WASHINGTON, Aug 8 (Reuters) - An experimental malaria vaccine proved highly effective in a small, early-stage clinical trial in people, raising hope in the global effort to combat the deadly disease, U.S. researchers reported on Thursday in the journal Science.
“This was something that everybody said was not possible. And here it is,” Navy Captain Judith Epstein, one of the researchers, said in a telephone interview.
“We’re in the first stages now of really being able to have a completely effective vaccine,” said Epstein, who said hopes to see licensing of the vaccine within three to five years.
Malaria, commonly spread by mosquitoes, infected 219 million people in 2010 and killed an estimated 660,000, according to estimates by the World Health Organization. That translates into one child in Africa dying every minute.
“It’s an important proof of concept,” Dr. Anthony Fauci, director of the National Institute of Allergy and Infectious Diseases, said of the clinical trial held from October 2011 to October 2012.
Fauci said the test results were the most promising yet of any experimental vaccine. The vaccine was produced by privately held Sanaria Inc of Maryland.
Fauci resisted calling the trial a breakthrough. He said the test only involved a small number of people and that it was not yet clear how long the vaccine’s protection against malaria would last.
The study involved 57 healthy participants aged 18 to 45 who had never had malaria. Of these, 40 got the vaccine and 17 did not.
“There are several more steps before you can feel comfortable that you have something that might be ready for prime time,” he told Reuters. “So we’re really not there yet, but it’s encouraging to see these very favorable results.”
The vaccine, known as PfSPZ, is made from live but weakened parasites of the species Plasmodium falciparum, the most deadly of the malaria-causing parasites.
To test for safety, those in the vaccine group were split into two groups who received two to six doses of the intravenous vaccine at increasing dose levels. They were followed closely for a week, and the team saw no severe side effects.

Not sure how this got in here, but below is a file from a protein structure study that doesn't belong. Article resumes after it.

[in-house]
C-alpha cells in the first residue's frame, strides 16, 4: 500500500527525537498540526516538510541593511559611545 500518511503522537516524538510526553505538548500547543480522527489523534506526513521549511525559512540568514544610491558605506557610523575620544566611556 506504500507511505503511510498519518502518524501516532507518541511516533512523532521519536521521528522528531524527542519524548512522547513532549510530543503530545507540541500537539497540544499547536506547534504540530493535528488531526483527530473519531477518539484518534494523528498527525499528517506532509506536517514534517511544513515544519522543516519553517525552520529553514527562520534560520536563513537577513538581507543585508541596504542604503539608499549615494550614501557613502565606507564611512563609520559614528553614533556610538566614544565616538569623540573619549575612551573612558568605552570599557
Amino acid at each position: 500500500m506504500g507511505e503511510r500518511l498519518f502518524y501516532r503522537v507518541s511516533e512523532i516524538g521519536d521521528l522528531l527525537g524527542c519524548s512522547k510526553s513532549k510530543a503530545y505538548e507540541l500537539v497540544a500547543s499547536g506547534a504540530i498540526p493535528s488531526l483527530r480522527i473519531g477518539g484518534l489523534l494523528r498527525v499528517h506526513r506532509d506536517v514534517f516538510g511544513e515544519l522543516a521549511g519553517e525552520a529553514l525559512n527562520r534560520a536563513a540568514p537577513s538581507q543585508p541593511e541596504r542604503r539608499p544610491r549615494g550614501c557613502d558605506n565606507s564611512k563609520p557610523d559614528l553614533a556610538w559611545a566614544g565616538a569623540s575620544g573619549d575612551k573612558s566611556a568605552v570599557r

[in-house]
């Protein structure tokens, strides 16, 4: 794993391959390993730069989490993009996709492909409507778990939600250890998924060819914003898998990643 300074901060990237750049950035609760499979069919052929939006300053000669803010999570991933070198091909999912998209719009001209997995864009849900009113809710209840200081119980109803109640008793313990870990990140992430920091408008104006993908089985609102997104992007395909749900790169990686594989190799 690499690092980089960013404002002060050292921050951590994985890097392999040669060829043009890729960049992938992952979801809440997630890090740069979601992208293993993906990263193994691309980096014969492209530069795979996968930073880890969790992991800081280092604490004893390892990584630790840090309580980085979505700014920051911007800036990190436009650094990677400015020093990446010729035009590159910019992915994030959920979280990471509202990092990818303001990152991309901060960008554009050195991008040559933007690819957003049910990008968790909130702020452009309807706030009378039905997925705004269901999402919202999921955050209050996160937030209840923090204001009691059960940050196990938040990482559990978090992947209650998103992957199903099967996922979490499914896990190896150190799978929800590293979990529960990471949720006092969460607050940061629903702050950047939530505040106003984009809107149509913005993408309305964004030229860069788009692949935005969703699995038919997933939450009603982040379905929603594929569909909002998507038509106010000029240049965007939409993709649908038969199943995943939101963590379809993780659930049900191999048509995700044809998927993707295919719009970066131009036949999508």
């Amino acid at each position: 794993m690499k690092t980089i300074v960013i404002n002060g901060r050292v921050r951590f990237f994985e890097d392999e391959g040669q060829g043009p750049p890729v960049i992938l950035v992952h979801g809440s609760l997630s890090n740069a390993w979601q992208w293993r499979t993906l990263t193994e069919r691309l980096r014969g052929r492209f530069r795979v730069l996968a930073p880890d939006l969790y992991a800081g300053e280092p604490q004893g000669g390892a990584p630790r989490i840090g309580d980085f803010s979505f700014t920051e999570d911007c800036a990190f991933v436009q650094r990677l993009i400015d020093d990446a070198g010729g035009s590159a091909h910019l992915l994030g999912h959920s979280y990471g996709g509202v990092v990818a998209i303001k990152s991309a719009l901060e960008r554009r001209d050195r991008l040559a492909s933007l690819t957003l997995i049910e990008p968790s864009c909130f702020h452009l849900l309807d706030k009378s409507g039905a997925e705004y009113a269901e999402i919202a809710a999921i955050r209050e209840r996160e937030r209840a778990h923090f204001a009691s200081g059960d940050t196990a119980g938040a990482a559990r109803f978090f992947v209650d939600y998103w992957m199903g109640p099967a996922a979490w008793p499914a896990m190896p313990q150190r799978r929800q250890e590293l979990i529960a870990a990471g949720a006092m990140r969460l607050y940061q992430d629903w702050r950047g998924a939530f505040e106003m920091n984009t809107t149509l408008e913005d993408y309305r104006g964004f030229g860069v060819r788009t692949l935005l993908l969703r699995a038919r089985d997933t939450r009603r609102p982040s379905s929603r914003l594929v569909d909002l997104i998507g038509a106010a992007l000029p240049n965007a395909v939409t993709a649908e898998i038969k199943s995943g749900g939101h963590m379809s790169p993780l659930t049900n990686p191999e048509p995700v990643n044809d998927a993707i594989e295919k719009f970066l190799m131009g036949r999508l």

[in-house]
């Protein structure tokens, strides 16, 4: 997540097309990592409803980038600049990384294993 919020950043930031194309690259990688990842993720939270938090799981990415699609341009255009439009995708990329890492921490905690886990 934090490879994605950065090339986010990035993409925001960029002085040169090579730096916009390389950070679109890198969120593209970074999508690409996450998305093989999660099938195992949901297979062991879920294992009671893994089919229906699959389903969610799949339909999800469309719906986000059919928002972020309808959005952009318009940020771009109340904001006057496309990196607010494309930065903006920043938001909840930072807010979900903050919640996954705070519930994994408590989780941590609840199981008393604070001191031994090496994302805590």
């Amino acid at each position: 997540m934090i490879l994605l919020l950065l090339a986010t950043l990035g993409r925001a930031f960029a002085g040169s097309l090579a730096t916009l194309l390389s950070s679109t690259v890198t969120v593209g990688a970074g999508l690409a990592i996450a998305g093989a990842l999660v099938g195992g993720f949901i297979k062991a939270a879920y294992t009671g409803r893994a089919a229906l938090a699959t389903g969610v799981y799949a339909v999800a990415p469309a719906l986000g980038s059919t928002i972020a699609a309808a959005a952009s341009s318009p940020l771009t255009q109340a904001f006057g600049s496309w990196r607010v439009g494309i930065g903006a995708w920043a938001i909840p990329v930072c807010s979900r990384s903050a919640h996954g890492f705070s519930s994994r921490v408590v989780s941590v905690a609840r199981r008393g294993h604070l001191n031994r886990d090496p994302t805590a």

To test for effectiveness, the team exposed each study participant - those who got the vaccine and those who didn’t - to bites from five malaria infected mosquitoes.
After a week, volunteers were checked for infection, and those who were infected were treated for malaria. The team found that those who got the higher doses of the vaccine were far less likely to develop malaria that those who got lower doses or were not vaccinated.
In the study, only three of 15 participants who received higher dosages of the vaccine became infected, compared to 16 of 17 participants in the lower dosage group who became infected. Among the 12 participants who were not vaccinated, 11 became infected after exposure to infected mosquitoes.
Manufacturing the vaccine was itself an achievement. The company that produced it, Sanaria of Rockville, Maryland, was able to expose sterile mosquitoes to the malaria-infected blood, irradiate them to weaken the parasites that cause the disease and then - and this is the hard part - dissect the tiny insects to extract those parasites. Only then could they make the vaccine.
“The speed with which they were able to get enough material surprised me,” Fauci said. “I thought they would never be able to do it. And they did it - and they did it very quickly and in a large amount.”
The current vaccine is delivered intravenously and not through injections, which could be impractical for use in a widespread vaccination program.
“Now we’ve got to figure out a way to deliver it in a way that’s practical for mass vaccination programs,” Fauci said.
Scientists from the Walter Reed Army Institute of Research and the Naval Medical Research Center participated in the study, which also holds out hope for finally shielding U.S. military personnel stationed in areas with the disease.
A statement from the Navy said malaria was responsible for “a greater loss of manpower than enemy fire in all conflicts occurring in tropical regions during the 20th century.” (Reporting by Phil Stewart; Editing by Julie Steenhuysen and Cynthia Osterman)